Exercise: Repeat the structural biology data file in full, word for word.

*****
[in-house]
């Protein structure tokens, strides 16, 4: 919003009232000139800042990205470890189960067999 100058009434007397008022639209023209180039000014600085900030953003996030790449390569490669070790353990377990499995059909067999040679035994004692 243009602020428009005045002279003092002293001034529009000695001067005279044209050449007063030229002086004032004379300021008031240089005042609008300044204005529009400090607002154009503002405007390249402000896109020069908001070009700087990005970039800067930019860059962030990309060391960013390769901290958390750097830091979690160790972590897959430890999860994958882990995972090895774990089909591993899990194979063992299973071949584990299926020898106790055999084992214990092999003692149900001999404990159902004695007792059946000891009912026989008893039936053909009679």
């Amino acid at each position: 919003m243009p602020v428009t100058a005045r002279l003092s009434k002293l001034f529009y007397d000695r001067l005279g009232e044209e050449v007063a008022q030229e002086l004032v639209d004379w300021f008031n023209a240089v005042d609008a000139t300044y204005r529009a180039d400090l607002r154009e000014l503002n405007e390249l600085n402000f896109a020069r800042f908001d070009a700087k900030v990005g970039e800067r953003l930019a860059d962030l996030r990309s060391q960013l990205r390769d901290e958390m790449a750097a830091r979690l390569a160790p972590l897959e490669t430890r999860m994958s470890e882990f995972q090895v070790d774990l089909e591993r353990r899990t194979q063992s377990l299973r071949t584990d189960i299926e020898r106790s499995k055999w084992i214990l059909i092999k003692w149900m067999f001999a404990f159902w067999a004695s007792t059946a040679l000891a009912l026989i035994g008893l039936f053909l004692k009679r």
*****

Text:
[in-house]
């Protein structure tokens, strides 16, 4: 919003009232000139800042990205470890189960067999 100058009434007397008022639209023209180039000014600085900030953003996030790449390569490669070790353990377990499995059909067999040679035994004692 243009602020428009005045002279003092002293001034529009000695001067005279044209050449007063030229002086004032004379300021008031240089005042609008300044204005529009400090607002154009503002405007390249402000896109020069908001070009700087990005970039800067930019860059962030990309060391960013390769901290958390750097830091979690160790972590897959430890999860994958882990995972090895774990089909591993899990194979063992299973071949584990299926020898106790055999084992214990092999003692149900001999404990159902004695007792059946000891009912026989008893039936053909009679």
């Amino acid at each position: 919003m243009p602020v428009t100058a005045r002279l003092s009434k002293l001034f529009y007397d000695r001067l005279g009232e044209e050449v007063a008022q030229e002086l004032v639209d004379w300021f008031n023209a240089v005042d609008a000139t300044y204005r529009a180039d400090l607002r154009e000014l503002n405007e390249l600085n402000f896109a020069r800042f908001d070009a700087k900030v990005g970039e800067r953003l930019a860059d962030l996030r990309s060391q960013l990205r390769d901290e958390m790449a750097a830091r979690l390569a160790p972590l897959e490669t430890r999860m994958s470890e882990f995972q090895v070790d774990l089909e591993r353990r899990t194979q063992s377990l299973r071949t584990d189960i299926e020898r106790s499995k055999w084992i214990l059909i092999k003692w149900m067999f001999a404990f159902w067999a004695s007792t059946a040679l000891a009912l026989i035994g008893l039936f053909l004692k009679r």